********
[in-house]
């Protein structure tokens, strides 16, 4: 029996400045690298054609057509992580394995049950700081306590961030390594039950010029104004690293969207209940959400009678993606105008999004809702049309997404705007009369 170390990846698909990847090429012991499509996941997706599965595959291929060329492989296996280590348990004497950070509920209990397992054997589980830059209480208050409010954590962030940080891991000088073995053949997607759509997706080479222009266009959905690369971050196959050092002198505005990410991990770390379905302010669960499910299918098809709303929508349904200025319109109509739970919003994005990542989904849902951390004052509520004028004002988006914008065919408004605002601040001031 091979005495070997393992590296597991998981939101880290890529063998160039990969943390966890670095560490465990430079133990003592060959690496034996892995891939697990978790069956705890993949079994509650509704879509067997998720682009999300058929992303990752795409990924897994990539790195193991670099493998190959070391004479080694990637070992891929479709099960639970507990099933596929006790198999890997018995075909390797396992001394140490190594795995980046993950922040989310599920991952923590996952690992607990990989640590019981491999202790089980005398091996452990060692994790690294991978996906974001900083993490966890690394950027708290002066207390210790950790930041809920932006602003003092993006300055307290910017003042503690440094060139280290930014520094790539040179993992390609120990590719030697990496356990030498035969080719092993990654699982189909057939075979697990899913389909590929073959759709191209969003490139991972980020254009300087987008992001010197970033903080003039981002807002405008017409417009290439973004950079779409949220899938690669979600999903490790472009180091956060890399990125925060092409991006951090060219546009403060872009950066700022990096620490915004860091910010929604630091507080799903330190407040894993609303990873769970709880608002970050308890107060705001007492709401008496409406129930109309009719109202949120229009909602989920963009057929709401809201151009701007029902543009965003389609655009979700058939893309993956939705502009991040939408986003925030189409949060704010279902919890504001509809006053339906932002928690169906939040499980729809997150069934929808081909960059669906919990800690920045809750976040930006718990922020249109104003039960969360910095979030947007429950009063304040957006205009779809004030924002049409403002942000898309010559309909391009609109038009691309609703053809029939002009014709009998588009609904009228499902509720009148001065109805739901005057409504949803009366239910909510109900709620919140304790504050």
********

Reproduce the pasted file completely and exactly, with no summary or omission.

[in-house]
């Protein structure tokens, strides 16, 4: 029996400045690298054609057509992580394995049950700081306590961030390594039950010029104004690293969207209940959400009678993606105008999004809702049309997404705007009369 170390990846698909990847090429012991499509996941997706599965595959291929060329492989296996280590348990004497950070509920209990397992054997589980830059209480208050409010954590962030940080891991000088073995053949997607759509997706080479222009266009959905690369971050196959050092002198505005990410991990770390379905302010669960499910299918098809709303929508349904200025319109109509739970919003994005990542989904849902951390004052509520004028004002988006914008065919408004605002601040001031 091979005495070997393992590296597991998981939101880290890529063998160039990969943390966890670095560490465990430079133990003592060959690496034996892995891939697990978790069956705890993949079994509650509704879509067997998720682009999300058929992303990752795409990924897994990539790195193991670099493998190959070391004479080694990637070992891929479709099960639970507990099933596929006790198999890997018995075909390797396992001394140490190594795995980046993950922040989310599920991952923590996952690992607990990989640590019981491999202790089980005398091996452990060692994790690294991978996906974001900083993490966890690394950027708290002066207390210790950790930041809920932006602003003092993006300055307290910017003042503690440094060139280290930014520094790539040179993992390609120990590719030697990496356990030498035969080719092993990654699982189909057939075979697990899913389909590929073959759709191209969003490139991972980020254009300087987008992001010197970033903080003039981002807002405008017409417009290439973004950079779409949220899938690669979600999903490790472009180091956060890399990125925060092409991006951090060219546009403060872009950066700022990096620490915004860091910010929604630091507080799903330190407040894993609303990873769970709880608002970050308890107060705001007492709401008496409406129930109309009719109202949120229009909602989920963009057929709401809201151009701007029902543009965003389609655009979700058939893309993956939705502009991040939408986003925030189409949060704010279902919890504001509809006053339906932002928690169906939040499980729809997150069934929808081909960059669906919990800690920045809750976040930006718990922020249109104003039960969360910095979030947007429950009063304040957006205009779809004030924002049409403002942000898309010559309909391009609109038009691309609703053809029939002009014709009998588009609904009228499902509720009148001065109805739901005057409504949803009366239910909510109900709620919140304790504050």